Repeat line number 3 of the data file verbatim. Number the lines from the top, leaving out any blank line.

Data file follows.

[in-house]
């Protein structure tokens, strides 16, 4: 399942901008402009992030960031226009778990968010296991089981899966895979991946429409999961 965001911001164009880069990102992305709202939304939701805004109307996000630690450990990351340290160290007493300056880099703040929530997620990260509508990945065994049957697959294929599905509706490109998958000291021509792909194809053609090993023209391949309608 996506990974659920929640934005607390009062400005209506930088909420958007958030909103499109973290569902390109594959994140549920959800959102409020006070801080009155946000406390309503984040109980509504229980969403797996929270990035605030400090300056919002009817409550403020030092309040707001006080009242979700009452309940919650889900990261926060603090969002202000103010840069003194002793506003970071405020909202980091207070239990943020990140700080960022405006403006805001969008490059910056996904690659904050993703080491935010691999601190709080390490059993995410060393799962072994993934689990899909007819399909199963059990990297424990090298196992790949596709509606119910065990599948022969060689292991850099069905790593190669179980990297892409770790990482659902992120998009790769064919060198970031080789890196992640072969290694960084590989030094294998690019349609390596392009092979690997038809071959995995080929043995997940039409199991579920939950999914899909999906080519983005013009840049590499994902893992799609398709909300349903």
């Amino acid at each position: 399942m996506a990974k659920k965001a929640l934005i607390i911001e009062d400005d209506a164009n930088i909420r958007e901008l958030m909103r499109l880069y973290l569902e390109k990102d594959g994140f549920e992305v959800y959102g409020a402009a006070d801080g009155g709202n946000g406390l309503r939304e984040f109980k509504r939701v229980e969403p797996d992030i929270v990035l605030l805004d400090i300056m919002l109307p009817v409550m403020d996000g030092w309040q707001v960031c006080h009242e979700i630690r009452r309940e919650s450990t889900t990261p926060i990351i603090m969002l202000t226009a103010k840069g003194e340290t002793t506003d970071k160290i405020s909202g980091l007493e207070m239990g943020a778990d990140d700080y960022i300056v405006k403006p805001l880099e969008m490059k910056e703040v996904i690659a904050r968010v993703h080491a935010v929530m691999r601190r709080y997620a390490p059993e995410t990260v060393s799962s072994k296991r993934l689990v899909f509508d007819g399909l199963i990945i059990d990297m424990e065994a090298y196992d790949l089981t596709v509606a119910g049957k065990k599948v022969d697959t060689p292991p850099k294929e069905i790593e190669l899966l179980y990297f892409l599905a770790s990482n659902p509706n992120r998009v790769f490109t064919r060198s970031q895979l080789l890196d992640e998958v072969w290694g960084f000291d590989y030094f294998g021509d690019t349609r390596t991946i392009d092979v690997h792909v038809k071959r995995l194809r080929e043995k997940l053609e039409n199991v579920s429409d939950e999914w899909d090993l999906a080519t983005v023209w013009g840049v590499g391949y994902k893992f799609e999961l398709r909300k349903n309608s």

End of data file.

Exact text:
């Amino acid at each position: 399942m996506a990974k659920k965001a929640l934005i607390i911001e009062d400005d209506a164009n930088i909420r958007e901008l958030m909103r499109l880069y973290l569902e390109k990102d594959g994140f549920e992305v959800y959102g409020a402009a006070d801080g009155g709202n946000g406390l309503r939304e984040f109980k509504r939701v229980e969403p797996d992030i929270v990035l605030l805004d400090i300056m919002l109307p009817v409550m403020d996000g030092w309040q707001v960031c006080h009242e979700i630690r009452r309940e919650s450990t889900t990261p926060i990351i603090m969002l202000t226009a103010k840069g003194e340290t002793t506003d970071k160290i405020s909202g980091l007493e207070m239990g943020a778990d990140d700080y960022i300056v405006k403006p805001l880099e969008m490059k910056e703040v996904i690659a904050r968010v993703h080491a935010v929530m691999r601190r709080y997620a390490p059993e995410t990260v060393s799962s072994k296991r993934l689990v899909f509508d007819g399909l199963i990945i059990d990297m424990e065994a090298y196992d790949l089981t596709v509606a119910g049957k065990k599948v022969d697959t060689p292991p850099k294929e069905i790593e190669l899966l179980y990297f892409l599905a770790s990482n659902p509706n992120r998009v790769f490109t064919r060198s970031q895979l080789l890196d992640e998958v072969w290694g960084f000291d590989y030094f294998g021509d690019t349609r390596t991946i392009d092979v690997h792909v038809k071959r995995l194809r080929e043995k997940l053609e039409n199991v579920s429409d939950e999914w899909d090993l999906a080519t983005v023209w013009g840049v590499g391949y994902k893992f799609e999961l398709r909300k349903n309608s």